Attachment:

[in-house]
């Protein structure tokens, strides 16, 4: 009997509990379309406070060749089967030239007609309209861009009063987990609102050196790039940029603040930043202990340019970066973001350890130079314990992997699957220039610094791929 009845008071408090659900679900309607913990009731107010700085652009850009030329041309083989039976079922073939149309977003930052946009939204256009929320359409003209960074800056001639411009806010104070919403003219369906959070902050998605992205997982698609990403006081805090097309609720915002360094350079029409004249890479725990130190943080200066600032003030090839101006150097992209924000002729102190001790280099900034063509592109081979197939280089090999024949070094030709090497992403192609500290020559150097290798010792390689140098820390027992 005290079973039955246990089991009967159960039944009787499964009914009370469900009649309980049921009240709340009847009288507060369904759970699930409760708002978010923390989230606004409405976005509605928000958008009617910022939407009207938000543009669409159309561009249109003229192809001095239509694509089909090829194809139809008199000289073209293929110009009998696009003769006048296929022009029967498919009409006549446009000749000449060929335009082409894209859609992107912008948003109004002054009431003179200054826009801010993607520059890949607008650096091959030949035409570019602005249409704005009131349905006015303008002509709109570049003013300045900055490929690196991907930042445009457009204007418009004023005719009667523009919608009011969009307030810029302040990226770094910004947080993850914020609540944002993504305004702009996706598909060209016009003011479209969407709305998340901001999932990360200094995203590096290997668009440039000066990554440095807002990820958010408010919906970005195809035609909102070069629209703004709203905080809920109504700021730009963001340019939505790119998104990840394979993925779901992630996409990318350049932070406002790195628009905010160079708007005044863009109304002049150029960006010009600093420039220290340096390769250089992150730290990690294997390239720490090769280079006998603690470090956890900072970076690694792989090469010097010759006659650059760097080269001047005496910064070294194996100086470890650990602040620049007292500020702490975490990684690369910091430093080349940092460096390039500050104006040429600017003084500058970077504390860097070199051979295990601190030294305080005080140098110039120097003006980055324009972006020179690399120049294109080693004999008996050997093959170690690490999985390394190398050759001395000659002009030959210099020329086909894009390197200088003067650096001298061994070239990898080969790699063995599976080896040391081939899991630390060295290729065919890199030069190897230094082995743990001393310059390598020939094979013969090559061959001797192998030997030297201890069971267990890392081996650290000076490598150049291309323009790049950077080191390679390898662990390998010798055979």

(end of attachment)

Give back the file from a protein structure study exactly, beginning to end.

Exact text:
[in-house]
């Protein structure tokens, strides 16, 4: 009997509990379309406070060749089967030239007609309209861009009063987990609102050196790039940029603040930043202990340019970066973001350890130079314990992997699957220039610094791929 009845008071408090659900679900309607913990009731107010700085652009850009030329041309083989039976079922073939149309977003930052946009939204256009929320359409003209960074800056001639411009806010104070919403003219369906959070902050998605992205997982698609990403006081805090097309609720915002360094350079029409004249890479725990130190943080200066600032003030090839101006150097992209924000002729102190001790280099900034063509592109081979197939280089090999024949070094030709090497992403192609500290020559150097290798010792390689140098820390027992 005290079973039955246990089991009967159960039944009787499964009914009370469900009649309980049921009240709340009847009288507060369904759970699930409760708002978010923390989230606004409405976005509605928000958008009617910022939407009207938000543009669409159309561009249109003229192809001095239509694509089909090829194809139809008199000289073209293929110009009998696009003769006048296929022009029967498919009409006549446009000749000449060929335009082409894209859609992107912008948003109004002054009431003179200054826009801010993607520059890949607008650096091959030949035409570019602005249409704005009131349905006015303008002509709109570049003013300045900055490929690196991907930042445009457009204007418009004023005719009667523009919608009011969009307030810029302040990226770094910004947080993850914020609540944002993504305004702009996706598909060209016009003011479209969407709305998340901001999932990360200094995203590096290997668009440039000066990554440095807002990820958010408010919906970005195809035609909102070069629209703004709203905080809920109504700021730009963001340019939505790119998104990840394979993925779901992630996409990318350049932070406002790195628009905010160079708007005044863009109304002049150029960006010009600093420039220290340096390769250089992150730290990690294997390239720490090769280079006998603690470090956890900072970076690694792989090469010097010759006659650059760097080269001047005496910064070294194996100086470890650990602040620049007292500020702490975490990684690369910091430093080349940092460096390039500050104006040429600017003084500058970077504390860097070199051979295990601190030294305080005080140098110039120097003006980055324009972006020179690399120049294109080693004999008996050997093959170690690490999985390394190398050759001395000659002009030959210099020329086909894009390197200088003067650096001298061994070239990898080969790699063995599976080896040391081939899991630390060295290729065919890199030069190897230094082995743990001393310059390598020939094979013969090559061959001797192998030997030297201890069971267990890392081996650290000076490598150049291309323009790049950077080191390679390898662990390998010798055979």